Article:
The column below reflects the views of the author, and these opinions are neither endorsed nor supported by

With President-elect Joe Biden’s transition team ramping up, a list of the incoming administration’s priorities have started to roll out. As someone who supported Joe Biden’s campaign for president and cares about the environment, I am grateful that at the top of the list is a climate change initiative that will put the U.S. on the path to net zero emissions by 2050 and includes $1.7 trillion investment in clean energy and green jobs. One of the first actions anticipated by the new Biden administration is reversing President Trump’s roll back of Obama’s vehicle emissions standards. This will likely spur production of more electric vehicles (EVs) and encourage the establishment of new programs to build more EV chargers.

As the U.S. looks to reduce transportation emissions, EVs are a common solution presented. But in reality, there are a few huge burdens to transitioning to EVs that our policymakers should take into account.

Surprisingly, EVs can actually cause more pollution than traditional gas powered vehicles, particularly in places where the electrical grid used to fuel these cars are overly reliant on fossil fuels. In addition to addressing carbon emissions, pollution is a serious issue that policymakers need to consider when developing climate change policies.

Poor air quality results in negative health care outcomes, particularly for communities of color and low-income families. While some might assume switching to EVs would help improve this problem, this study shows that it could actually make it worse. In Wisconsin, “improving air quality has the potential of preventing 1,910 premature deaths in the state as well as 650 respiratory emergency room visits.”

Therefore, we should not look to electric vehicles as a “zero carbon emissions” silver bullet to reduce carbon emissions, particularly before the electrical grid’s reliance on fossil fuels is addressed.

Additionally, in Wisconsin, consumer demand for EVs has remained low. Less than one percent of vehicles on the road in the state are electric. Regardless of this lack of demand, we can expect policymakers to continue pushing for the construction of additional EV chargers, and how elected officials incentivize this construction is critical, as certain policies could result in less charging stations in the long-term, while also hurting low-income families.

Some states, in order to encourage EV charging station development, have allowed utility companies to construct and operate charging stations using fees they collect from their current electric customers. This is the wrong approach for two reasons.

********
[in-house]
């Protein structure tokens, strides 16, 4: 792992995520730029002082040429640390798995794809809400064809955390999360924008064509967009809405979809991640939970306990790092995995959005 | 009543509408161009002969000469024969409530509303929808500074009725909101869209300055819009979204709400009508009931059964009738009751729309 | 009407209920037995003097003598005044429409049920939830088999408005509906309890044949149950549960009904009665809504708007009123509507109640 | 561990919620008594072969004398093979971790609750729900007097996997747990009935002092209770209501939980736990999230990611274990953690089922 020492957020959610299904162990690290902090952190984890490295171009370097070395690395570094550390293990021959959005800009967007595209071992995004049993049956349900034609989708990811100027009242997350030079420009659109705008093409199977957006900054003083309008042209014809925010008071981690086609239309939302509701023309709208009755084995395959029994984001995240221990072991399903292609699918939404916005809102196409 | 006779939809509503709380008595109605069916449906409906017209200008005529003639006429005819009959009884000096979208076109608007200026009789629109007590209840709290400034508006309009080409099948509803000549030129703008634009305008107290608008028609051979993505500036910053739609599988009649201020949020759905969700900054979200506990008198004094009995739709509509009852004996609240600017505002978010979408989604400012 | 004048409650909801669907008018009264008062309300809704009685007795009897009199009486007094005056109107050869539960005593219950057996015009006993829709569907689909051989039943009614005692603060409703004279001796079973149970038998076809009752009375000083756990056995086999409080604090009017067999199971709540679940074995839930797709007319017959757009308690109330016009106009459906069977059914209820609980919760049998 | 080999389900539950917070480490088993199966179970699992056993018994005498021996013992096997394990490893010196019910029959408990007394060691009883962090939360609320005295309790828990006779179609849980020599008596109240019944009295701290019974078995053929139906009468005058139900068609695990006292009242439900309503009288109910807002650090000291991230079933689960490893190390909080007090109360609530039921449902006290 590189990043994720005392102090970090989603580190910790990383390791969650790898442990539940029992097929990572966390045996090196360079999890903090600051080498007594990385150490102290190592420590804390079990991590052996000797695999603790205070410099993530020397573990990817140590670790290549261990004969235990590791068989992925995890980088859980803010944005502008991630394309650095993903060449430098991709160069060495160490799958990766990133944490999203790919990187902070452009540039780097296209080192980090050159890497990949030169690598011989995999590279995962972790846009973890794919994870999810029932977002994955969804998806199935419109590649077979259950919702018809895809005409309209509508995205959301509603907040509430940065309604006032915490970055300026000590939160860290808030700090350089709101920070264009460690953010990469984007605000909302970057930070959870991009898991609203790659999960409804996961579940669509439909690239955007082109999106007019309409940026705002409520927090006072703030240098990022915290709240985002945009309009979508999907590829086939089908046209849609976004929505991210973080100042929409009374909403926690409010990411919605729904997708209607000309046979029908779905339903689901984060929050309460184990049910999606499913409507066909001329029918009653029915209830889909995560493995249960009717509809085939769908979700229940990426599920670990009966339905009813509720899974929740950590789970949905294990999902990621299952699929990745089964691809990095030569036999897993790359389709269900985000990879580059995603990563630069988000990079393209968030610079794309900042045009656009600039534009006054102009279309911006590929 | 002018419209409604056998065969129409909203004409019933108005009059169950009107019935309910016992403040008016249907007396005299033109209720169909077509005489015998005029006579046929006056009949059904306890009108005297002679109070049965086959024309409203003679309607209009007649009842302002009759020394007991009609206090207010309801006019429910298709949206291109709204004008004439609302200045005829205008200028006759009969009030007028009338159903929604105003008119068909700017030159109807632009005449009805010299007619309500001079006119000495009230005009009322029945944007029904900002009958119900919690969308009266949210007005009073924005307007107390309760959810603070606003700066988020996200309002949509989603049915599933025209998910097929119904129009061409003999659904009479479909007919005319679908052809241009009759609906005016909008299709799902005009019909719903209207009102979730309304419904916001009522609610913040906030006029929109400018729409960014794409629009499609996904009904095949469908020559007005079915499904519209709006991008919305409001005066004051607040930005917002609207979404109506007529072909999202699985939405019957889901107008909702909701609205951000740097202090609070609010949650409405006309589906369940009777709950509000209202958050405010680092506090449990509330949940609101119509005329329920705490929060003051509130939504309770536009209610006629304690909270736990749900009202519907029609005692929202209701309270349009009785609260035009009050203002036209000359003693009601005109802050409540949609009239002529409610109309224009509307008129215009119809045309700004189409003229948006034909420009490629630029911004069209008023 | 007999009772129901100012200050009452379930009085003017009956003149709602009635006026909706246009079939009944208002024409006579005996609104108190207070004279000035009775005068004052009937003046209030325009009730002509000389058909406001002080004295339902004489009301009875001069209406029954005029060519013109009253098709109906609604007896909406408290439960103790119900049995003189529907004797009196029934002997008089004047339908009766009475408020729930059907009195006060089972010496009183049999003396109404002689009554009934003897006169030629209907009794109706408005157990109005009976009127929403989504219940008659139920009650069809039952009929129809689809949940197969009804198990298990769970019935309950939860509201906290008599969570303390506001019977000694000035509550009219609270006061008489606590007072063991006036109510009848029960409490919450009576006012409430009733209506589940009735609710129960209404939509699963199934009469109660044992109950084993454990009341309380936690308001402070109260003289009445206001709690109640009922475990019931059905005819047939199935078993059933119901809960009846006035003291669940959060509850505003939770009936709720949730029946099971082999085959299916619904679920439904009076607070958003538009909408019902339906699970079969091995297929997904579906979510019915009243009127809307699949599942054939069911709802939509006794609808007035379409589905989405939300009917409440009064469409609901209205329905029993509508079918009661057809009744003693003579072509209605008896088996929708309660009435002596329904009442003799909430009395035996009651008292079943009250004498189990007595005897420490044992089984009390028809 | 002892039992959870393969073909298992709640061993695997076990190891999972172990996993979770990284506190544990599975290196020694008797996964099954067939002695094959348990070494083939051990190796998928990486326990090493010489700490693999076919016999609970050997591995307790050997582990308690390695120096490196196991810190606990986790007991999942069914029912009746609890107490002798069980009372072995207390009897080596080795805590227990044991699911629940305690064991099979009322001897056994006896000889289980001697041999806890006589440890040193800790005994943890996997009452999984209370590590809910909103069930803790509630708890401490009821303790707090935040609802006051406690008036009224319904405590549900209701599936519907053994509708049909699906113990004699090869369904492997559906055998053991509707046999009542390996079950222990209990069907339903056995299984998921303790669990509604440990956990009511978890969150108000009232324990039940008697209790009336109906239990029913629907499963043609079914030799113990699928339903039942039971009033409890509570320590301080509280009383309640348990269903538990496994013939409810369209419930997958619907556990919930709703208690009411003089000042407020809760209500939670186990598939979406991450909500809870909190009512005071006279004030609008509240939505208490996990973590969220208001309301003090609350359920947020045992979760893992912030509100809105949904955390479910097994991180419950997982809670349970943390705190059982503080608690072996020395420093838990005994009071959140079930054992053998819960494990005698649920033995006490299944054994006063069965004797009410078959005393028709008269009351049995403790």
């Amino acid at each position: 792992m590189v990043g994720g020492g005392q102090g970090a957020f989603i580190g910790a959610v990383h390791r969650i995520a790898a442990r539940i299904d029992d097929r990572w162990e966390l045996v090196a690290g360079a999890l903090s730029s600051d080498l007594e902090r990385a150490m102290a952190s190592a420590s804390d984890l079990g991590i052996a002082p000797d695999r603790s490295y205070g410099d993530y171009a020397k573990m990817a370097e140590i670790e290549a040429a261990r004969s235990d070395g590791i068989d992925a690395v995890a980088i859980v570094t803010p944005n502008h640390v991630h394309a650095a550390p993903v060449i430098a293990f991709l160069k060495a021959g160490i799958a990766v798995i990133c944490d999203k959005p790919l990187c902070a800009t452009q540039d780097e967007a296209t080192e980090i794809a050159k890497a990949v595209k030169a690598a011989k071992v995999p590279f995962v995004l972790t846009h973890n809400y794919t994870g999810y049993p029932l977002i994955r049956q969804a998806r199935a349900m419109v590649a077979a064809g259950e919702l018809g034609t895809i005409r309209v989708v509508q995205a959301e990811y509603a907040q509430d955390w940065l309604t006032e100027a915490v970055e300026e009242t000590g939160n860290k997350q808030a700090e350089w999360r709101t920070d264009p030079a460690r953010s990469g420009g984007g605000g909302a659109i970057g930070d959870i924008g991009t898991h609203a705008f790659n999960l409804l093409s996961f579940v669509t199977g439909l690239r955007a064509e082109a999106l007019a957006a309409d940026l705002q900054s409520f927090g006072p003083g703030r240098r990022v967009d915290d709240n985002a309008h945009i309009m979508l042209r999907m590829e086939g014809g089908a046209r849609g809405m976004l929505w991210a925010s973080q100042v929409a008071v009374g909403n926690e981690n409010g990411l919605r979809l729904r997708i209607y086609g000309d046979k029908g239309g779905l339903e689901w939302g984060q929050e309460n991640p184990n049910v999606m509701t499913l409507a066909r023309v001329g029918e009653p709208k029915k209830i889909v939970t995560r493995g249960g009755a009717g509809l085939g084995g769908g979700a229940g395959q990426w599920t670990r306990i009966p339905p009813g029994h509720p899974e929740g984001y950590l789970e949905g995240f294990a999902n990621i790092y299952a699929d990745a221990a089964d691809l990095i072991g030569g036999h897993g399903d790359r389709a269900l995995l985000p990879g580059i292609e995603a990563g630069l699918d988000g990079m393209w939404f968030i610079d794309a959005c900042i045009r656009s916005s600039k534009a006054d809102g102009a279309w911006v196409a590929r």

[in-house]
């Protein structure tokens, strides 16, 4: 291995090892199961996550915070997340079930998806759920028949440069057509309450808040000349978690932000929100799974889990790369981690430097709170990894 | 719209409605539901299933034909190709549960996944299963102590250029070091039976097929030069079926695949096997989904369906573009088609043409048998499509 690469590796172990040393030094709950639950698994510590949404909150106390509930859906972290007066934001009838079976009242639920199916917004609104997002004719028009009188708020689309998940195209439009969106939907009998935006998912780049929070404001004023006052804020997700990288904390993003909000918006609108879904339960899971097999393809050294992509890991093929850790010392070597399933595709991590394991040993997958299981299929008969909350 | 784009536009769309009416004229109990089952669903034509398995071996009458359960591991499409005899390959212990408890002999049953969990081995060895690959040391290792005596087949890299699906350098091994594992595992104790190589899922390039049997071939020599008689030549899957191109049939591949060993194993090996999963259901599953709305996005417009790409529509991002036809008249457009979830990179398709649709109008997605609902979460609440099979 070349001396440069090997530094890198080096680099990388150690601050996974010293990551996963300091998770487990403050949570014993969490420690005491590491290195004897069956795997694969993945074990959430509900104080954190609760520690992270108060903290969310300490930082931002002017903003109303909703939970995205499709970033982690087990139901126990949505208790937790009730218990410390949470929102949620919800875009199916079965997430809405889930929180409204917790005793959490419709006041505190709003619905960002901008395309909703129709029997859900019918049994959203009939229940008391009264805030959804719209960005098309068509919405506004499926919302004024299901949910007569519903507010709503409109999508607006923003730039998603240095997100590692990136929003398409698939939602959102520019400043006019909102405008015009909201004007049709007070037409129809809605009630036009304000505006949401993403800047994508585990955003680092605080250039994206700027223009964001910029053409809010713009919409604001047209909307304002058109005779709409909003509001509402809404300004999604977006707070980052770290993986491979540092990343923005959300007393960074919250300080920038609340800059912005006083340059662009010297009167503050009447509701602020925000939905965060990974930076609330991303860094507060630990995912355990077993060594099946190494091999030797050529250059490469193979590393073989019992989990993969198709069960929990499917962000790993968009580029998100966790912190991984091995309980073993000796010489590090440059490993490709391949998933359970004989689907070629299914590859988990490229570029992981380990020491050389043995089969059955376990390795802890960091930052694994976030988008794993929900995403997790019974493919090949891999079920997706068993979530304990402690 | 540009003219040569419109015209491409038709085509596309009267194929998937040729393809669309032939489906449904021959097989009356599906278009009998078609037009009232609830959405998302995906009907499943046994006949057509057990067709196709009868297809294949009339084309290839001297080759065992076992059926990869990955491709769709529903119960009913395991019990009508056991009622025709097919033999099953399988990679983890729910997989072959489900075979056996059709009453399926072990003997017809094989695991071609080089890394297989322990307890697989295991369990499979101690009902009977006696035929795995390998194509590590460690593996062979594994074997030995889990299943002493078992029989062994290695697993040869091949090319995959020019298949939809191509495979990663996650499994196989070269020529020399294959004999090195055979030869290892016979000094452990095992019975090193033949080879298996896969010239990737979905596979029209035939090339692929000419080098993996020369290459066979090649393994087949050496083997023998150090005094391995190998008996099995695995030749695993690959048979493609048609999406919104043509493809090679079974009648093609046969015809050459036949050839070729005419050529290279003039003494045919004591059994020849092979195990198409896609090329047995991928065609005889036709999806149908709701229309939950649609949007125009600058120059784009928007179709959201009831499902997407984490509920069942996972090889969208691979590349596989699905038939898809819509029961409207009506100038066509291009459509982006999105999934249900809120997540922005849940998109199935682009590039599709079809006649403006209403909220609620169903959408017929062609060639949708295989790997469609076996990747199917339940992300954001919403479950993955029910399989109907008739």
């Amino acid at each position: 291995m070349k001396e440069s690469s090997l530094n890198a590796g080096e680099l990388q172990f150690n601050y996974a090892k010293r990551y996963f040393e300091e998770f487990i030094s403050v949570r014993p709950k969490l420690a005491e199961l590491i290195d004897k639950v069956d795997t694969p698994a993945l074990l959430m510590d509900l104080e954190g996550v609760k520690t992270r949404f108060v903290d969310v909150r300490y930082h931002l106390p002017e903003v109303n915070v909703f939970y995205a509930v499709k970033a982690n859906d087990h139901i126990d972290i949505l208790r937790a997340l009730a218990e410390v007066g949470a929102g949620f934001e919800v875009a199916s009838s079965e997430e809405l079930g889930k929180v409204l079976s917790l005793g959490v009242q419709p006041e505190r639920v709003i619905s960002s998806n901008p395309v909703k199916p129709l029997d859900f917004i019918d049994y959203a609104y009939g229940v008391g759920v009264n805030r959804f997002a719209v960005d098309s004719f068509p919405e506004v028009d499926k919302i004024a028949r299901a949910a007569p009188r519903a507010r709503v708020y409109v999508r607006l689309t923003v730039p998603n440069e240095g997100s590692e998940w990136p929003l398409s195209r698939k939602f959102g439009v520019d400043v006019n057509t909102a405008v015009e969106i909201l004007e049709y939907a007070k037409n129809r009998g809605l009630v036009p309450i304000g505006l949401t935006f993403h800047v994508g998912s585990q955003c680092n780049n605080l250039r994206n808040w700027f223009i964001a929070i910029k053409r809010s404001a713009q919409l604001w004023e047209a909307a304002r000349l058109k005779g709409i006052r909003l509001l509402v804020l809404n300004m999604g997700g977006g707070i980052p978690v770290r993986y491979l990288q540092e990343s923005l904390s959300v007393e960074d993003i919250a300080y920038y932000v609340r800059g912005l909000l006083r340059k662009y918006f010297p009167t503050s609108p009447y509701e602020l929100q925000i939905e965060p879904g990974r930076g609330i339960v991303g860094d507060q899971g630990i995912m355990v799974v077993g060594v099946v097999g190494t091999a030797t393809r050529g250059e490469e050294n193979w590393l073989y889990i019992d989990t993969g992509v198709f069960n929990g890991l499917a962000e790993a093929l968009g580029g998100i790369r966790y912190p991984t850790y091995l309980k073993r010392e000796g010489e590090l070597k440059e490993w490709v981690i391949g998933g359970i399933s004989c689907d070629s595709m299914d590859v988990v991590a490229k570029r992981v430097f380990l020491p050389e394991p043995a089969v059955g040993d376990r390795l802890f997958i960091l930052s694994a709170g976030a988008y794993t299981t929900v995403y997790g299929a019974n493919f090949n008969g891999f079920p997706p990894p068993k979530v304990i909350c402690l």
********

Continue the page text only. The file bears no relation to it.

The “utility model” makes it much more difficult for private companies to compete in this marketplace. Utility companies have a built in set of customers (many of whom have no choice but to use their services) that they can charge an additional fee each month to fund EV charger construction. Private businesses, on the other hand, have to raise the capital themselves to invest in EV charging stations. This unfair competition will discourage the private sector from investing, and without the private sector, we will have less charging stations overall.

Additionally, it is unfair to charge low-income families an additional fee on their electric bill so utility companies can build and operate EV chargers that these families will receive no benefit from. Not only are EV’s less than one percent of cars on the road in the state, they are also more expensive than traditional gas-powered cars, and are therefore even less likely to be owned by working-class families. Yet these families will still be required to pay for the EV charging stations that the utility builds and operates.

As President-elect Biden and his team continue to develop and roll out their climate change initiatives, we can expect a push for EVs and EV charging stations to be a component of their plan. Hopefully, they keep in mind the need to decarbonize our electrical grid first, or risk promoting EVs that produce more pollution than traditional cars. They should also support free market competition to construct and operate EV chargers, which will result in more chargers at a cheaper price for consumers, and will not add an unfair burden on low-income families across the country.

–Maniaci lives in Oak Creek, Wisconsin.


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